Most violence and martial arts portrayed in fiction is filled with various levels of fantasy, even in otherwise realistic stories. There’s not necessarily anything wrong with that, but frequently I think writers are attempting one thing and doing another.

When writing a fight scene it’s important to understand the kind of fight you want to write. You can imagine your fight existing somewhere on a graph with realism vs. fantasy on the x-axis and serving the story vs. the inconvenient truth on the y-axis. Great scenes can be written anywhere on the graph, but it helps to know where you are and what you’re up against.

graphing-fictional-violence

In this context, realism is an adherence to the laws of physics and the demonstrated behavior and abilities of real people.Fantasy may break these rules, but should have a set of internal rules the characters and actions adhere to.

Serving the story is the necessity of certain actions or outcomes for the sake of the overall narrative. The inconvenient truth is everywhere the rules of realism or the internal rules of fantasy are in conflict with those actions and outcomes. Sometimes it’s okay to break the rules, but go too far and readers will be put off.

Martial arts and fighting are rich fields touching upon physics, culture, technology, anatomy, phychology, history, and human ability. It pays to do some research! As with most things, the more knowledge and experience you have, and the clearer your objectives, the more confident and convincing your fiction will be.

russian-martial-art
The author receiving some experience in Russian martial arts

*First published on ShadowSpinners.

“Spiral” to appear in The Lovecraft eZine

I’m happy to announce my story “Spiral” has been accepted to appear in a future issue of The Lovecraft eZine. This is a great source for weird tales and Lovecraft related podcasts, comics, gaming, and interviews. The magazine is available in web, Kindle, epub, audio, and print editions. Editor Mike Davis has done an awesome job of building a multi-platform magazine well worth reading, visiting, downloading, and purchasing.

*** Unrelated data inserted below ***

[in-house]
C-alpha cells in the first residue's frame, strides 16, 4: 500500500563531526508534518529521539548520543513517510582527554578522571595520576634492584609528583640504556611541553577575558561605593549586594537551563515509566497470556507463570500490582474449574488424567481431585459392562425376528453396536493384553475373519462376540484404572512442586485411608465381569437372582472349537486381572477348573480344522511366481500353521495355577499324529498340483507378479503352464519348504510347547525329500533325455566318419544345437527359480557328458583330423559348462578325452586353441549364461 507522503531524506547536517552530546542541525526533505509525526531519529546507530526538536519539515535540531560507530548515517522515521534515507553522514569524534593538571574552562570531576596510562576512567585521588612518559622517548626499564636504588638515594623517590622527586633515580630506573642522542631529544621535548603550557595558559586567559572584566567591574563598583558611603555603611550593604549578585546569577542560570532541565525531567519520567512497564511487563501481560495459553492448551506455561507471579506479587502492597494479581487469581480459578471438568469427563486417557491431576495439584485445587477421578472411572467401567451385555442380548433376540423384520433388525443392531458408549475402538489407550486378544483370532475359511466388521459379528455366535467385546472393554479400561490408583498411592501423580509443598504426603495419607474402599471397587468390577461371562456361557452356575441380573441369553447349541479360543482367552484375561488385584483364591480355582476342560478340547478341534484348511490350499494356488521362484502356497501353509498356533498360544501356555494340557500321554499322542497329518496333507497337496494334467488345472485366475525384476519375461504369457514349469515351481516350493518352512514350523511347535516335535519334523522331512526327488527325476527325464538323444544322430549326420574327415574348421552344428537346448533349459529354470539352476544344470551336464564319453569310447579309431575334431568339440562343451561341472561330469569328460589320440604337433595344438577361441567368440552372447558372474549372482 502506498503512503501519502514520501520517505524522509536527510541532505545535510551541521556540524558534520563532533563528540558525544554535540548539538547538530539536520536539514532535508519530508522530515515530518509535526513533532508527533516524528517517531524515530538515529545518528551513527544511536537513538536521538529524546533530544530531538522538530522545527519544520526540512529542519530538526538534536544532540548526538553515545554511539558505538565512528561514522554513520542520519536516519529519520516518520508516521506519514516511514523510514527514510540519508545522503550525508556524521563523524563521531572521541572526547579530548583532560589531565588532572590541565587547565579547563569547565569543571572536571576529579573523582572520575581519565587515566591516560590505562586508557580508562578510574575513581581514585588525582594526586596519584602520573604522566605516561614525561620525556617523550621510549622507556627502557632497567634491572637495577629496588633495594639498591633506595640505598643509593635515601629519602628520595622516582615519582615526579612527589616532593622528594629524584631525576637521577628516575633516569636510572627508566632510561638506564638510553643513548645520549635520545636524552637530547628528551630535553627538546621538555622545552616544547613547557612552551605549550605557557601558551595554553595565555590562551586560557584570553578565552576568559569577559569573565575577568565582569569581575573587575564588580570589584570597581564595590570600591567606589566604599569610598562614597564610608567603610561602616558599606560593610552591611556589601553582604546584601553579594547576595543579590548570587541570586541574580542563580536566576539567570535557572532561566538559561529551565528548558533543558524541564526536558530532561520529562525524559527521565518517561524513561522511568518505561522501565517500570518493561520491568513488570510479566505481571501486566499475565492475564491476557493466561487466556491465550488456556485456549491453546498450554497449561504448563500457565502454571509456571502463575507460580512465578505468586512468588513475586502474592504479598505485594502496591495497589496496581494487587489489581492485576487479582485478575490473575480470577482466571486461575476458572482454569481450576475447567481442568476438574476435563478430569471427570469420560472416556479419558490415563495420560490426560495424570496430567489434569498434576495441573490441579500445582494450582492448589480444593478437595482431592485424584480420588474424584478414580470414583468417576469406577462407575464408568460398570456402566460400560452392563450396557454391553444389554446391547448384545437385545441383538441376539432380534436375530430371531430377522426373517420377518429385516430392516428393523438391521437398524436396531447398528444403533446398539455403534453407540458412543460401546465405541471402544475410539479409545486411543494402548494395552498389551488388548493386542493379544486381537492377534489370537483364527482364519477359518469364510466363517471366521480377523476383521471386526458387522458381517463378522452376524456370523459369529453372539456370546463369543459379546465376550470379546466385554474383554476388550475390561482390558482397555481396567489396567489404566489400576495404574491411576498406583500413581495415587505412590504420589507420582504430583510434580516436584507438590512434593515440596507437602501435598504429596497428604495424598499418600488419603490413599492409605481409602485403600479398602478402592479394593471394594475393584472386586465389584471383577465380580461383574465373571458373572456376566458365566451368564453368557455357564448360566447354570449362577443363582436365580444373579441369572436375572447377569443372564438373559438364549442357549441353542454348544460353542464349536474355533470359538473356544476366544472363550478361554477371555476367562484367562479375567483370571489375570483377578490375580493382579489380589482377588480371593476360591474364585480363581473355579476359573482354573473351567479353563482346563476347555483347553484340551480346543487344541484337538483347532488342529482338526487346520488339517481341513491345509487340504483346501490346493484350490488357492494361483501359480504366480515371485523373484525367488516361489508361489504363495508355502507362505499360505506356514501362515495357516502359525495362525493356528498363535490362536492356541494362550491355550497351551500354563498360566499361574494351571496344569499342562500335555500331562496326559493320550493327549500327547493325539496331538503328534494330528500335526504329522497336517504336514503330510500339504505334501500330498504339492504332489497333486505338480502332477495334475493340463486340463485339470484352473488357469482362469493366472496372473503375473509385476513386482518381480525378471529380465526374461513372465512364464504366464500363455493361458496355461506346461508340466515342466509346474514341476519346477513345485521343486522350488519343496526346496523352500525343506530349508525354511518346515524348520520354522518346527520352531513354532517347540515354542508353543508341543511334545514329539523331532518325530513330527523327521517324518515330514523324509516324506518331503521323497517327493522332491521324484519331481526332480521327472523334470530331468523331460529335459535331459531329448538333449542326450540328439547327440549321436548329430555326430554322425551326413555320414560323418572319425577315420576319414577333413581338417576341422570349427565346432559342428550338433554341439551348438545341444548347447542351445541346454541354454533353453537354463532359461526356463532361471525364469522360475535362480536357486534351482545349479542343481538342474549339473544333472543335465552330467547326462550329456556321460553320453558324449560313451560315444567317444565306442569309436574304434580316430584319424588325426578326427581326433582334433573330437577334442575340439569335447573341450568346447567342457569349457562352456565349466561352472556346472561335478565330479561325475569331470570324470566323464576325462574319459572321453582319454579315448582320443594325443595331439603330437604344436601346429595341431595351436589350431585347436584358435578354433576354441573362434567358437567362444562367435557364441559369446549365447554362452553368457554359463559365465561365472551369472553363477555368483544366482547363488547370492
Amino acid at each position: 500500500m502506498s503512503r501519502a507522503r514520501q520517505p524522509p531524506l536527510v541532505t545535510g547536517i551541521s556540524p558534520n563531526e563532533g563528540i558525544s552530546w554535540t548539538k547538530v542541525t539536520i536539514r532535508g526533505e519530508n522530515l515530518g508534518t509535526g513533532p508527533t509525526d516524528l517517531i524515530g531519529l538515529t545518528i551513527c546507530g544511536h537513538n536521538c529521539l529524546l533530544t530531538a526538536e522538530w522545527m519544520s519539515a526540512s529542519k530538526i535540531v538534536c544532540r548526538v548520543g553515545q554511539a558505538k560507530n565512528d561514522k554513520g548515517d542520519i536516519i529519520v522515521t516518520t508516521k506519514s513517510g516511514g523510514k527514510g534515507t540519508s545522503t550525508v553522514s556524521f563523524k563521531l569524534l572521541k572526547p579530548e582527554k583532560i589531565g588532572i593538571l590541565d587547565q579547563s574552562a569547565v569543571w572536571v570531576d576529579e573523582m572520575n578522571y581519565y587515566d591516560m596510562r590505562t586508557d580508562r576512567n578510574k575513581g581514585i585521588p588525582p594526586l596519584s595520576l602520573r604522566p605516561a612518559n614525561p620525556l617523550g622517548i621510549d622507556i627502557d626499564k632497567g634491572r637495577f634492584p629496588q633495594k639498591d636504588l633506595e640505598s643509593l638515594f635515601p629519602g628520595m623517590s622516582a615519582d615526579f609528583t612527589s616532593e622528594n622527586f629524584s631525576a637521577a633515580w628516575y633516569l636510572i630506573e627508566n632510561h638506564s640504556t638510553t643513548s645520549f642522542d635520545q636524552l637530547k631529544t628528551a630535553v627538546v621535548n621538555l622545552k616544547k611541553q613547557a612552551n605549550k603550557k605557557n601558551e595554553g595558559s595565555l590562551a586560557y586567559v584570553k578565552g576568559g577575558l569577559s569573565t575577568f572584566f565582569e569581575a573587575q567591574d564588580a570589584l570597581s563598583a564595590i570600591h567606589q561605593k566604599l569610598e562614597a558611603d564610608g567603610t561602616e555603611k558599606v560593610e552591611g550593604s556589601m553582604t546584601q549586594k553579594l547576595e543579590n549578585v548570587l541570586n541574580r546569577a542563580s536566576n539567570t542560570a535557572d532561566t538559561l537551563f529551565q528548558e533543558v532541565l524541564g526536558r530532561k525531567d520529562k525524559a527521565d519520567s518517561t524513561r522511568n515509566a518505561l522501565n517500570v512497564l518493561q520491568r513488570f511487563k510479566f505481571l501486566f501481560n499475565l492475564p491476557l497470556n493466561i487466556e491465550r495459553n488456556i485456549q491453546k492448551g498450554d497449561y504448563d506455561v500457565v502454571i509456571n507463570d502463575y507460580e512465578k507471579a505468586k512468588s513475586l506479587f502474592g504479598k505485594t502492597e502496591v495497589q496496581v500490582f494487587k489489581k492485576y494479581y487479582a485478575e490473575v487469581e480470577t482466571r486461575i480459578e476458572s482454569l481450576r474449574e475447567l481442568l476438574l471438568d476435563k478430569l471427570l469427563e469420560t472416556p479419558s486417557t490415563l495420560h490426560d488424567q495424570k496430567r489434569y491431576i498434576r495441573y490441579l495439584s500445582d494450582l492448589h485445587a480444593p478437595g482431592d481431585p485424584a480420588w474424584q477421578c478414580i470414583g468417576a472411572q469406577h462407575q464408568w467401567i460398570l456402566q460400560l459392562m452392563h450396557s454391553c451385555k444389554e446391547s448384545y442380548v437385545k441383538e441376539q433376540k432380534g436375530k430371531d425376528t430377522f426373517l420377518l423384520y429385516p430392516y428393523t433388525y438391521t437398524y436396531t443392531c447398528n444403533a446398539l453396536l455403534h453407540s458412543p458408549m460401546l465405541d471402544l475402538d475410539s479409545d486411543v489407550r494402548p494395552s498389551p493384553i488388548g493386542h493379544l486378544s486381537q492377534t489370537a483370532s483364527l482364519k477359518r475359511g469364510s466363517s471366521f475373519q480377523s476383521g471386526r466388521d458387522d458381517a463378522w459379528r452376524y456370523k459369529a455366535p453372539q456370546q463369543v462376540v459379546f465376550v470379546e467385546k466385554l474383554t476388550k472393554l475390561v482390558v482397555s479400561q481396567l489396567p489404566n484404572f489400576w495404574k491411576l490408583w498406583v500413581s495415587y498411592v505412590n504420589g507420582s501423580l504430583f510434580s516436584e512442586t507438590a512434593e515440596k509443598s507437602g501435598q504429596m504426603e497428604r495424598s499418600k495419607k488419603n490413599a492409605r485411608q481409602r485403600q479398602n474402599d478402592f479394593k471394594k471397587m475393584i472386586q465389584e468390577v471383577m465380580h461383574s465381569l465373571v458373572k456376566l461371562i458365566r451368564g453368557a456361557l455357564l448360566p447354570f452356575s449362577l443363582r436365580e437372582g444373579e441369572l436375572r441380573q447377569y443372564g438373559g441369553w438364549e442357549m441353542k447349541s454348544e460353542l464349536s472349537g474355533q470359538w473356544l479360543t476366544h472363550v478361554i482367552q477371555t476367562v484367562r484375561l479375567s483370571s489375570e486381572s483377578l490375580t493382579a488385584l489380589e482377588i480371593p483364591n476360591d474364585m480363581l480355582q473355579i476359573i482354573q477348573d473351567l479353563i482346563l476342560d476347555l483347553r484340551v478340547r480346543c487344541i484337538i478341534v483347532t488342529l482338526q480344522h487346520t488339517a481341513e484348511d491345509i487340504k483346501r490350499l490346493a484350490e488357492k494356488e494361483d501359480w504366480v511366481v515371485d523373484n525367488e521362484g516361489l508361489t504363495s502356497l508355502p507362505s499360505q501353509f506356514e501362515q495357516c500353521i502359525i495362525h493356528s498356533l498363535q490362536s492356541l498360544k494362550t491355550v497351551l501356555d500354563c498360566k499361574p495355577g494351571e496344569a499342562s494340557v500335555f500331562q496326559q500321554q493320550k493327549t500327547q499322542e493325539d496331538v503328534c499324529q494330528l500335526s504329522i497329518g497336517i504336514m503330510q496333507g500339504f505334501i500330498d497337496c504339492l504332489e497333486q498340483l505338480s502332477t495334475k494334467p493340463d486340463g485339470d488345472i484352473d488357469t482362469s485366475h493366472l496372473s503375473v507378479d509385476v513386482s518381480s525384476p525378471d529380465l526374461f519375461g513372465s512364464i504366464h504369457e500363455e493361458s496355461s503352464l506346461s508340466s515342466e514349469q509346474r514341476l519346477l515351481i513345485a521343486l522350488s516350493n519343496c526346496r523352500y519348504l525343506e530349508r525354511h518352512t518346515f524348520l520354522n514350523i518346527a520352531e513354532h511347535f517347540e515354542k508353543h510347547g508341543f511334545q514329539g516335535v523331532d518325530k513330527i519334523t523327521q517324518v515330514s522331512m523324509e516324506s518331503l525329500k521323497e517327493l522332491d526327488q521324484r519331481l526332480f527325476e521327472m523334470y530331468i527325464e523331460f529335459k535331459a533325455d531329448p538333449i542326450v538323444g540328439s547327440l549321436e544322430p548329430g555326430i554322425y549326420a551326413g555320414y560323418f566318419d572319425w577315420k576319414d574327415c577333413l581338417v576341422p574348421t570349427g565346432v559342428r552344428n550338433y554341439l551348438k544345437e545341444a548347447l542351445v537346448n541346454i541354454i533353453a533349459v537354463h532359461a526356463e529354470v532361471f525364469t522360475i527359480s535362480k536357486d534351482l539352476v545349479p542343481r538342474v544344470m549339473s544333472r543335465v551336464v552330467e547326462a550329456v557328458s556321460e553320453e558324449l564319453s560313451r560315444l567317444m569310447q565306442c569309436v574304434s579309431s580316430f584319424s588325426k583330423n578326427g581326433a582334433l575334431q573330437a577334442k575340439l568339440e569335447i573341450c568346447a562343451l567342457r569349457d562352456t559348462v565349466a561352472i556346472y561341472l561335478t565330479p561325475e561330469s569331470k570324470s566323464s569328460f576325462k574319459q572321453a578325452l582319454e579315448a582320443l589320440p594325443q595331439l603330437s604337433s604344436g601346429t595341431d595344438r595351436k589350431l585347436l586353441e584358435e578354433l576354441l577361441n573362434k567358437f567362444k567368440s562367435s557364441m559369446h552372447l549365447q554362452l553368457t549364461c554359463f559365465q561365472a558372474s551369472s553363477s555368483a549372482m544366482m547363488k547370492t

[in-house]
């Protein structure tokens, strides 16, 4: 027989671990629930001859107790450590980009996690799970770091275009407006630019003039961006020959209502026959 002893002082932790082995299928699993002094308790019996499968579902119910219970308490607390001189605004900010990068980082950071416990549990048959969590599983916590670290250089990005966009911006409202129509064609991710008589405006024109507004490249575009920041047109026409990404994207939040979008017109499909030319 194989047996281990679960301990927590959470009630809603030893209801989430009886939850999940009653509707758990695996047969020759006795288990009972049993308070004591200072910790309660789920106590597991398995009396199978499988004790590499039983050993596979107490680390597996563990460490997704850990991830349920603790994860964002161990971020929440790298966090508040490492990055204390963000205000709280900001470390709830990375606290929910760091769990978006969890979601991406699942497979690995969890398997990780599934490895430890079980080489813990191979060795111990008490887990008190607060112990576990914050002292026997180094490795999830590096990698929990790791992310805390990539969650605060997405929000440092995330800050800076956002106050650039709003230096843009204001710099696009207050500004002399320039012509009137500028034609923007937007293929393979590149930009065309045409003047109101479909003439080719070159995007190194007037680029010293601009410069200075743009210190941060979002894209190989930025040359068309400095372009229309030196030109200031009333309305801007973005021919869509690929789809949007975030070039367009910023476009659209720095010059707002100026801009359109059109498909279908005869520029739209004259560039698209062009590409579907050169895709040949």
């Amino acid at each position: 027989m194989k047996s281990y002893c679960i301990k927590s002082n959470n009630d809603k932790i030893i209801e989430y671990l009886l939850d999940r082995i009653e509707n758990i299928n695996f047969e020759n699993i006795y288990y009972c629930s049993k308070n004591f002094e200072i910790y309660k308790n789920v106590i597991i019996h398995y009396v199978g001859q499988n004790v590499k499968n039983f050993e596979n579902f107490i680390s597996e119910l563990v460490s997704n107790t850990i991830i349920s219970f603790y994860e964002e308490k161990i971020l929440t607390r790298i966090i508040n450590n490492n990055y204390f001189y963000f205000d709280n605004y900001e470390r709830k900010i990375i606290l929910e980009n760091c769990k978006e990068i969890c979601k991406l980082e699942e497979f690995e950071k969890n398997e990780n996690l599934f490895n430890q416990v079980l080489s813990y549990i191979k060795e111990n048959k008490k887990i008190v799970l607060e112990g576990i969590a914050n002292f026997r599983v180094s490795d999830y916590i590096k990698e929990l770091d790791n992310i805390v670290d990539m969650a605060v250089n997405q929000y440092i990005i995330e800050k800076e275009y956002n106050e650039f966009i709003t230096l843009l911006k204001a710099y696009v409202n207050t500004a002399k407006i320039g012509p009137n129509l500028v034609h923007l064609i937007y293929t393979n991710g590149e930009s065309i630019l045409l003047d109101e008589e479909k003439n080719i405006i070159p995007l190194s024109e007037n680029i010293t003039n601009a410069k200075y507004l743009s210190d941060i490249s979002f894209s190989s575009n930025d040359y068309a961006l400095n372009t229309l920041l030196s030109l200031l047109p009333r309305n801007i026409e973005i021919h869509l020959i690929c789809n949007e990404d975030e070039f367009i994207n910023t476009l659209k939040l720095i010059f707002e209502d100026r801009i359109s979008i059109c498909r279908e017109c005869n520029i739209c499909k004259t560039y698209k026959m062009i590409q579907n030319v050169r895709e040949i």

I’ll post more when the story is scheduled for publication, but in the meantime, head over The Lovecraft eZine and check it out. Here’s a picture of their April issue to wet your appetite. Many other issues are available on the website.

lovecraft ezine cover 30

A Picture is Worth (x) Words

Everyone’s heard the saying “a picture is worth a thousand words,” but does it hold up when you’re actually counting the words?

Among writers, the subject of outlining seems to be a fundamental ongoing process question: to outline or not to outline, and also when, and in how much detail, in what form, and how closely to follow it. For the record, I’m a firm believer in outlining, and tend to make progressively more detailed outlines as a project unfolds. I also tend to sketch various ideas for the scenes I’m working on, and collect photographic references.

Visual references may not be talked about as much as outlining, but I think it’s a great tool, and at the recent Wordcrafters writers conference in Eugene, I noted both Terry Brooks and Elizabeth George talking about the use of visual references in their work. Mine tend to take the form of little maps or sketches of characters, visual details, or dramatic moments. I also look for ideas and take photographs at various locations, and use image searches on the internet.

Today I thought it would be fun to take a look at a few sketches from recent chapter outlines and do the math to figure out how many words a picture is really worth. In most cases there were multiple little sketches per chapter, so I took the number of words in the completed chapter and divided by the number of sketches. Here are a few pictures with their associated word counts.